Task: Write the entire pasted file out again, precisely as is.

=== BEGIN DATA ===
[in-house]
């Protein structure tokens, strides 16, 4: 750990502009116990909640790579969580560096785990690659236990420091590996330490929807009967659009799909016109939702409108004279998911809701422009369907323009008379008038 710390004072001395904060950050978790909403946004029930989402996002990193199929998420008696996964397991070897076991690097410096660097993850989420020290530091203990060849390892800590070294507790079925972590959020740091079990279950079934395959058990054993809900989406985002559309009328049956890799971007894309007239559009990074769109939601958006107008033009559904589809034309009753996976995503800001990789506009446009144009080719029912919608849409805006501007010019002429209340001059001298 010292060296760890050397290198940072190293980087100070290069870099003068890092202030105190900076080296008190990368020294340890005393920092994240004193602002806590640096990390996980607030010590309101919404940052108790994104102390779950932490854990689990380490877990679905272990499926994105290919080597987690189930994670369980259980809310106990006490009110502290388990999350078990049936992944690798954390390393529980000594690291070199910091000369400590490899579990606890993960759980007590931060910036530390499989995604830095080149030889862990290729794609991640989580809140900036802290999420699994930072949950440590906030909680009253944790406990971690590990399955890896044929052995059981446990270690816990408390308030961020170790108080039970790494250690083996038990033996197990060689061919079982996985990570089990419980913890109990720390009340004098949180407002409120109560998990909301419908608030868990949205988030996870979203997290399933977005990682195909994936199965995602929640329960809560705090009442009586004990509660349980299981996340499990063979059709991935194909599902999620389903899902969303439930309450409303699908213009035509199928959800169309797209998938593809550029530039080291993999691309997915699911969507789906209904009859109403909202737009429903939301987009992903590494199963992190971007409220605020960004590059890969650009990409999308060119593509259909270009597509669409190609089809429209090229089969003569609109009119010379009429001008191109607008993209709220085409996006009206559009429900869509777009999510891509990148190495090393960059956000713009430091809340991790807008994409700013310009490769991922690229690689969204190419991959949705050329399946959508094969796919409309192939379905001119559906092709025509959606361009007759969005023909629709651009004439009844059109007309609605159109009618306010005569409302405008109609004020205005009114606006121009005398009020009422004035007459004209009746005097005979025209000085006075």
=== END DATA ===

[in-house]
């Protein structure tokens, strides 16, 4: 750990502009116990909640790579969580560096785990690659236990420091590996330490929807009967659009799909016109939702409108004279998911809701422009369907323009008379008038 710390004072001395904060950050978790909403946004029930989402996002990193199929998420008696996964397991070897076991690097410096660097993850989420020290530091203990060849390892800590070294507790079925972590959020740091079990279950079934395959058990054993809900989406985002559309009328049956890799971007894309007239559009990074769109939601958006107008033009559904589809034309009753996976995503800001990789506009446009144009080719029912919608849409805006501007010019002429209340001059001298 010292060296760890050397290198940072190293980087100070290069870099003068890092202030105190900076080296008190990368020294340890005393920092994240004193602002806590640096990390996980607030010590309101919404940052108790994104102390779950932490854990689990380490877990679905272990499926994105290919080597987690189930994670369980259980809310106990006490009110502290388990999350078990049936992944690798954390390393529980000594690291070199910091000369400590490899579990606890993960759980007590931060910036530390499989995604830095080149030889862990290729794609991640989580809140900036802290999420699994930072949950440590906030909680009253944790406990971690590990399955890896044929052995059981446990270690816990408390308030961020170790108080039970790494250690083996038990033996197990060689061919079982996985990570089990419980913890109990720390009340004098949180407002409120109560998990909301419908608030868990949205988030996870979203997290399933977005990682195909994936199965995602929640329960809560705090009442009586004990509660349980299981996340499990063979059709991935194909599902999620389903899902969303439930309450409303699908213009035509199928959800169309797209998938593809550029530039080291993999691309997915699911969507789906209904009859109403909202737009429903939301987009992903590494199963992190971007409220605020960004590059890969650009990409999308060119593509259909270009597509669409190609089809429209090229089969003569609109009119010379009429001008191109607008993209709220085409996006009206559009429900869509777009999510891509990148190495090393960059956000713009430091809340991790807008994409700013310009490769991922690229690689969204190419991959949705050329399946959508094969796919409309192939379905001119559906092709025509959606361009007759969005023909629709651009004439009844059109007309609605159109009618306010005569409302405008109609004020205005009114606006121009005398009020009422004035007459004209009746005097005979025209000085006075």